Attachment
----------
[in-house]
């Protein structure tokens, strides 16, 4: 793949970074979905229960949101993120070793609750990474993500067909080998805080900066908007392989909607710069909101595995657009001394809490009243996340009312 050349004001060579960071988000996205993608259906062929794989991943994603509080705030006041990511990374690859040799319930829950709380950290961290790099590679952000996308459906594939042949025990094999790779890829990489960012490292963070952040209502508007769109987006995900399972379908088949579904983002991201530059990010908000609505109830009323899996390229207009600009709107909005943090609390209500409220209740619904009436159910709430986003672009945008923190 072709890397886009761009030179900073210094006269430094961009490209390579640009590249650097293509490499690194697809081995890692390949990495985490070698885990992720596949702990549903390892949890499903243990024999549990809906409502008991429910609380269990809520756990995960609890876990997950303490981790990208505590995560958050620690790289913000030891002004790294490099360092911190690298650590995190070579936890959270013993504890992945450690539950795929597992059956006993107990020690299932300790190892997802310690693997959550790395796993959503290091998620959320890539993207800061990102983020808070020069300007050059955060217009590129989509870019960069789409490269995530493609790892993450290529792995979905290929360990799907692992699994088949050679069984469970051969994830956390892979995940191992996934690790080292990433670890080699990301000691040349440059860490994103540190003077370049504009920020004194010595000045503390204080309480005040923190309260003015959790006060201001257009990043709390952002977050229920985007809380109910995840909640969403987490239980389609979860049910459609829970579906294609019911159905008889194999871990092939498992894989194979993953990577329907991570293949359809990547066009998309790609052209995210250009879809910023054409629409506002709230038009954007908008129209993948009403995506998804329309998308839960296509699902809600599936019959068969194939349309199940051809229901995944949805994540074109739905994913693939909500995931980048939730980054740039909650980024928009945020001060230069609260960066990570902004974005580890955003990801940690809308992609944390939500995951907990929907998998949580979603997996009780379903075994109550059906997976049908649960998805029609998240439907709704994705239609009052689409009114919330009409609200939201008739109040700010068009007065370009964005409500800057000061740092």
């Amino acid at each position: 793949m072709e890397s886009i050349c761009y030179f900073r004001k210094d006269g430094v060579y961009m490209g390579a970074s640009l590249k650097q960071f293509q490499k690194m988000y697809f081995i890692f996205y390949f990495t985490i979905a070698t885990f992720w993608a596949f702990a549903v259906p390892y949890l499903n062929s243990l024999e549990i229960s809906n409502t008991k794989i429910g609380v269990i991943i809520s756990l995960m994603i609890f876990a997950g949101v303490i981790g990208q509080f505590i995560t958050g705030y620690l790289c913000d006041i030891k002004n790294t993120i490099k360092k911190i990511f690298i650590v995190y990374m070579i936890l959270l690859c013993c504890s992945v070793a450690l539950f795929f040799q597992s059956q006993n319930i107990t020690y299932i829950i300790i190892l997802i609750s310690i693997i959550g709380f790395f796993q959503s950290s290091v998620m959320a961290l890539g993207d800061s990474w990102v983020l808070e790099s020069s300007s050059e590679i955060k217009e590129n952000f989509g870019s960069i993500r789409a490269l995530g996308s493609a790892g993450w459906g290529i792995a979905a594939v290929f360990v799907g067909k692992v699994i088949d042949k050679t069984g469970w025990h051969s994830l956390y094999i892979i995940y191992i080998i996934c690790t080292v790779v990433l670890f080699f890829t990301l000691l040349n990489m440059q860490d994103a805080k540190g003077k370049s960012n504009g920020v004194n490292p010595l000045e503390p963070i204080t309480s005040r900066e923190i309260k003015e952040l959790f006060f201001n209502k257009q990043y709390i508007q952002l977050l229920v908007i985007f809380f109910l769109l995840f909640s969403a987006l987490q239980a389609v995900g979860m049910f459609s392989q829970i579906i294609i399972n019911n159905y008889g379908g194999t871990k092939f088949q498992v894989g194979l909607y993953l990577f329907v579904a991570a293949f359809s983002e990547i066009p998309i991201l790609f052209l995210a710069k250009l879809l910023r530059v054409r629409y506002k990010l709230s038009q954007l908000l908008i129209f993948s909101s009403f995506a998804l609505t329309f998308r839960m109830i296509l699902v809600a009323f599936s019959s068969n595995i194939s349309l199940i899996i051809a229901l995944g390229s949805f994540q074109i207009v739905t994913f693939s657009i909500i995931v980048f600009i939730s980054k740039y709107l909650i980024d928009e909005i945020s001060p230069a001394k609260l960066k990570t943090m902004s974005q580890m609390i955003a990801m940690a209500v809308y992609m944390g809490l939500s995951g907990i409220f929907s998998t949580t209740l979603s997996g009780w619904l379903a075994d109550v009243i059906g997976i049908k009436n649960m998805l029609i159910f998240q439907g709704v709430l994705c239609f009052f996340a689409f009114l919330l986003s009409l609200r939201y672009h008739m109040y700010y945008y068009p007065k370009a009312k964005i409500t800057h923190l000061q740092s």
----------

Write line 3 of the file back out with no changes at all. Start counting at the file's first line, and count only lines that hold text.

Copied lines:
């Amino acid at each position: 793949m072709e890397s886009i050349c761009y030179f900073r004001k210094d006269g430094v060579y961009m490209g390579a970074s640009l590249k650097q960071f293509q490499k690194m988000y697809f081995i890692f996205y390949f990495t985490i979905a070698t885990f992720w993608a596949f702990a549903v259906p390892y949890l499903n062929s243990l024999e549990i229960s809906n409502t008991k794989i429910g609380v269990i991943i809520s756990l995960m994603i609890f876990a997950g949101v303490i981790g990208q509080f505590i995560t958050g705030y620690l790289c913000d006041i030891k002004n790294t993120i490099k360092k911190i990511f690298i650590v995190y990374m070579i936890l959270l690859c013993c504890s992945v070793a450690l539950f795929f040799q597992s059956q006993n319930i107990t020690y299932i829950i300790i190892l997802i609750s310690i693997i959550g709380f790395f796993q959503s950290s290091v998620m959320a961290l890539g993207d800061s990474w990102v983020l808070e790099s020069s300007s050059e590679i955060k217009e590129n952000f989509g870019s960069i993500r789409a490269l995530g996308s493609a790892g993450w459906g290529i792995a979905a594939v290929f360990v799907g067909k692992v699994i088949d042949k050679t069984g469970w025990h051969s994830l956390y094999i892979i995940y191992i080998i996934c690790t080292v790779v990433l670890f080699f890829t990301l000691l040349n990489m440059q860490d994103a805080k540190g003077k370049s960012n504009g920020v004194n490292p010595l000045e503390p963070i204080t309480s005040r900066e923190i309260k003015e952040l959790f006060f201001n209502k257009q990043y709390i508007q952002l977050l229920v908007i985007f809380f109910l769109l995840f909640s969403a987006l987490q239980a389609v995900g979860m049910f459609s392989q829970i579906i294609i399972n019911n159905y008889g379908g194999t871990k092939f088949q498992v894989g194979l909607y993953l990577f329907v579904a991570a293949f359809s983002e990547i066009p998309i991201l790609f052209l995210a710069k250009l879809l910023r530059v054409r629409y506002k990010l709230s038009q954007l908000l908008i129209f993948s909101s009403f995506a998804l609505t329309f998308r839960m109830i296509l699902v809600a009323f599936s019959s068969n595995i194939s349309l199940i899996i051809a229901l995944g390229s949805f994540q074109i207009v739905t994913f693939s657009i909500i995931v980048f600009i939730s980054k740039y709107l909650i980024d928009e909005i945020s001060p230069a001394k609260l960066k990570t943090m902004s974005q580890m609390i955003a990801m940690a209500v809308y992609m944390g809490l939500s995951g907990i409220f929907s998998t949580t209740l979603s997996g009780w619904l379903a075994d109550v009243i059906g997976i049908k009436n649960m998805l029609i159910f998240q439907g709704v709430l994705c239609f009052f996340a689409f009114l919330l986003s009409l609200r939201y672009h008739m109040y700010y945008y068009p007065k370009a009312k964005i409500t800057h923190l000061q740092s």